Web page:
The idea of establishing Dortmund as the chess capital arose in 1972 when Eugen Schackmann, the head of the city's press and information office, suggested Dortmund as the venue for the World Championship between Spassky and Fischer. Although Reykjavik eventually won the bid, Dortmund aroused the interest of the German Chess Federation, which decided to hold the 2nd International German Individual Championship in Dortmund in 1973.
The tournament attracted the former World Champion Boris Spasski (Photo: Eugen Schackmann and Boris Spasski 1973 in the Dortmund Tower Restaurant, by Pressestelle Dortmunder Schachtage), Hans-Joachim Hecht won the IDEM. The championships ended on 2 June 1973 and only one day later three of the participants were back at the board in Dortmund: Ulf Andersson, the Finn Heikki Westerinen and the Slovenian Bruno Parma.
The idea of playing a second tournament and calling it "Schachtage" came to the heads of the event Klaus Neumann and Friedhelm Bachmann around the turn of the year in Hastings. The first International Dortmund Chess Days were born. The aim was to give Dortmund's top players the opportunity to compete with grandmasters and international masters. The Finn Heikki Westerinen won the first edition in 1973:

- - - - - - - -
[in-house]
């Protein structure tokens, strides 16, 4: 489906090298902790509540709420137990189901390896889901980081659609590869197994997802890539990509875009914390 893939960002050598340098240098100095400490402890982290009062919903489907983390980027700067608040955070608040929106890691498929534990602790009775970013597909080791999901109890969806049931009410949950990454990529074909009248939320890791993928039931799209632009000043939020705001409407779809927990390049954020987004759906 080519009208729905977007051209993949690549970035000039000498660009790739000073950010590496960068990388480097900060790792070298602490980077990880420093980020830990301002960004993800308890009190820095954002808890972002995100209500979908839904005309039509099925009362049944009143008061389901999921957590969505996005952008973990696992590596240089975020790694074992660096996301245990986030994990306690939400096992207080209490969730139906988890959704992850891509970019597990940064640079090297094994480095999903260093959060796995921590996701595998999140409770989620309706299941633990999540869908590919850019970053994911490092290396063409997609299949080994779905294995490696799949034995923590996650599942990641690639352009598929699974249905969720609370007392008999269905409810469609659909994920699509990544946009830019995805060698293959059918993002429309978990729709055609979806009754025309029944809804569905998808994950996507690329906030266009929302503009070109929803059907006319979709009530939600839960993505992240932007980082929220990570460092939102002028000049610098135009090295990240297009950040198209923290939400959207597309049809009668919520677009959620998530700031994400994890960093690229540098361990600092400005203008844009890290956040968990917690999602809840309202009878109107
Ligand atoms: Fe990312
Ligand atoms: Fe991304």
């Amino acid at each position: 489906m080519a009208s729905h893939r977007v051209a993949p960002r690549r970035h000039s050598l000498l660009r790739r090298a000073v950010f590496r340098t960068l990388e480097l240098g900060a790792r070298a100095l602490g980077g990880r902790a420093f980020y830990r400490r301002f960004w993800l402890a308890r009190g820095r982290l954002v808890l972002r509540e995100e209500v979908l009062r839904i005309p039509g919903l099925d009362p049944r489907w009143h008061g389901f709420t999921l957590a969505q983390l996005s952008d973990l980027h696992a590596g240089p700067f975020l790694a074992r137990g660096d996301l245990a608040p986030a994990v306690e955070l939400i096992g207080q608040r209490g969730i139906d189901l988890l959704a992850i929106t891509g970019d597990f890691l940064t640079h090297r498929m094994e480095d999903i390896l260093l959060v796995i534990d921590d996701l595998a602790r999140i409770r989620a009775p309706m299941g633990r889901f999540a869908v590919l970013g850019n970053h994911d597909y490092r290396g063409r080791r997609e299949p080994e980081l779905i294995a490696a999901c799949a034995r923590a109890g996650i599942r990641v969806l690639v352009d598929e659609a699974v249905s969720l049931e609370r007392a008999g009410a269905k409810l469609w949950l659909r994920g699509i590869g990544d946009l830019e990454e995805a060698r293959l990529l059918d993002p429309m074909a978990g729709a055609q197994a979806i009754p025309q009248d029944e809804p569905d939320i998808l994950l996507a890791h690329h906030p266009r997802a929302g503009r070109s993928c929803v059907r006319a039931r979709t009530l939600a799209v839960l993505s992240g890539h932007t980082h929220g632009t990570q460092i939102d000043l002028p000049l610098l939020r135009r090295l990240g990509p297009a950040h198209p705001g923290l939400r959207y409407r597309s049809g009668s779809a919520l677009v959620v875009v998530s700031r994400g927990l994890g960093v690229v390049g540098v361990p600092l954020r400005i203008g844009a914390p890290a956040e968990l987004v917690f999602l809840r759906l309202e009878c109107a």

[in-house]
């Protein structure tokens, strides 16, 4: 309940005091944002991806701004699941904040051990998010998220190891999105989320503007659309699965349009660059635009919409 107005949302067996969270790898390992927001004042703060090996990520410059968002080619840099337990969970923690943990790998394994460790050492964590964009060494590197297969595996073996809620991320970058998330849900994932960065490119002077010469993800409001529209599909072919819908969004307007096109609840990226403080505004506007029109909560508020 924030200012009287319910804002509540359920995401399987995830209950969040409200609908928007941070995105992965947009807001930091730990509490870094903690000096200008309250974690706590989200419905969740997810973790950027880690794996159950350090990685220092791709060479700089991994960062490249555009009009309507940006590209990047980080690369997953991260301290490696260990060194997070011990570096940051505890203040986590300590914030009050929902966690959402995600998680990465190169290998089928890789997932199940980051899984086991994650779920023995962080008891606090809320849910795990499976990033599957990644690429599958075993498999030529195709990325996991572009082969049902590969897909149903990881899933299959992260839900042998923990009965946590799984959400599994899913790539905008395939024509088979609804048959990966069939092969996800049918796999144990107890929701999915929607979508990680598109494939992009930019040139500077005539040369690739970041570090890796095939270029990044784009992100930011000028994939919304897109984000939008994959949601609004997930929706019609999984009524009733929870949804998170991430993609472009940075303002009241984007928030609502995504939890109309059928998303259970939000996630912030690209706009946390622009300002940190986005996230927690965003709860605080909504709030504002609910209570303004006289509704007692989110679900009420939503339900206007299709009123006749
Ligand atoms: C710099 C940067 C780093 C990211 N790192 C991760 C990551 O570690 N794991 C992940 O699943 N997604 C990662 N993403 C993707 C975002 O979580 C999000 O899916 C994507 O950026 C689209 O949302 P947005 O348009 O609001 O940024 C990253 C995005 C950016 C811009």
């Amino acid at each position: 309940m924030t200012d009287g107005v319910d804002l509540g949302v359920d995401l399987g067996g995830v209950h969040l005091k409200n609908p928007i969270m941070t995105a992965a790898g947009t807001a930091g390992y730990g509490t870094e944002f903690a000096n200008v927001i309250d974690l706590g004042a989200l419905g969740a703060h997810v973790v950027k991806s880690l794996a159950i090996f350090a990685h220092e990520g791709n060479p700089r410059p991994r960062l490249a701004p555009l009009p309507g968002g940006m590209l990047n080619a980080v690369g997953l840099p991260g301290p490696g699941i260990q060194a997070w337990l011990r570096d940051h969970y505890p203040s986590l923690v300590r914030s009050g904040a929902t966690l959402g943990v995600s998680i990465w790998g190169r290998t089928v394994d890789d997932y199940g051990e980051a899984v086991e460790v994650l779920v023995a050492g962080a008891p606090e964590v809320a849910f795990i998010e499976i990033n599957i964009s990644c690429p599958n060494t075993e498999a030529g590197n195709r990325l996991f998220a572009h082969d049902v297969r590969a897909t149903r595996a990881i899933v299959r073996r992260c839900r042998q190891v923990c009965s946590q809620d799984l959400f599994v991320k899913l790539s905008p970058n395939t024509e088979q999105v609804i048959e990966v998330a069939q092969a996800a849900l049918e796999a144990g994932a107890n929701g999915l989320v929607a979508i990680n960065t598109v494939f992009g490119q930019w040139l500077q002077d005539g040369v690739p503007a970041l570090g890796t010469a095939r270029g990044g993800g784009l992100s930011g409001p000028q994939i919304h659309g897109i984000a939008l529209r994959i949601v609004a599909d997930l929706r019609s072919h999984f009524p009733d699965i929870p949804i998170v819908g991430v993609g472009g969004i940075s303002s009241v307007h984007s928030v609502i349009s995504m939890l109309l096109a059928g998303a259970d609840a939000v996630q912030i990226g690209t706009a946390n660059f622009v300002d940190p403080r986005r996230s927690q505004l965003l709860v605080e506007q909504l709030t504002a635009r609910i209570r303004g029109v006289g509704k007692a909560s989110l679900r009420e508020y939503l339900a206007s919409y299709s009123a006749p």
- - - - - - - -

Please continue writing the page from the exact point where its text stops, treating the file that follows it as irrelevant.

Table of the first Dortmund Chess Days
Place Name Country/City Points
1st Westerinen, Heikki Finland 7,0
2nd Andersson, Ulf Sweden 6,5
3rd Parma, Bruno Yugoslavia 6.5
4th Ostermeyer, Peter Düsseldorf 5,0
5th Gereben, Ernö Switzerland 5,0
6th Wittmann, Rainer Bochum 4.5
7th Nautsch, Werner Essen 4.0
8th Hüttemann, Karl-Heinz Dortmund 2.5
9th Kuttnick, Helmut Dortmund 2.0
10th Bachmann, Friedhelm Dortmund 2.0
In 8th place: Karl-Heinz Hüttemann, who is still an active chess player at the Dortmund Chess Club!
The tournament winner managed a beautiful attacking win against Ernö Gereben:
Under the direction of Eugen Schackmann, the tournament continued to gain format in the following years.
Heikki Westerinen was able to repeat his success two years later:
Tournament winner in the 1970s:
1973 Heikki Westerinen
1974 László Szabó
1975 Heikki Westerinen
1976 Oleg Romanishin
1977 Jan Smejkal
1978 Ulf Andersson
1979 Tamas Giorgadze
Headline picture: Tournament report Westfälische Rundschau 1973, from TeleSchach.de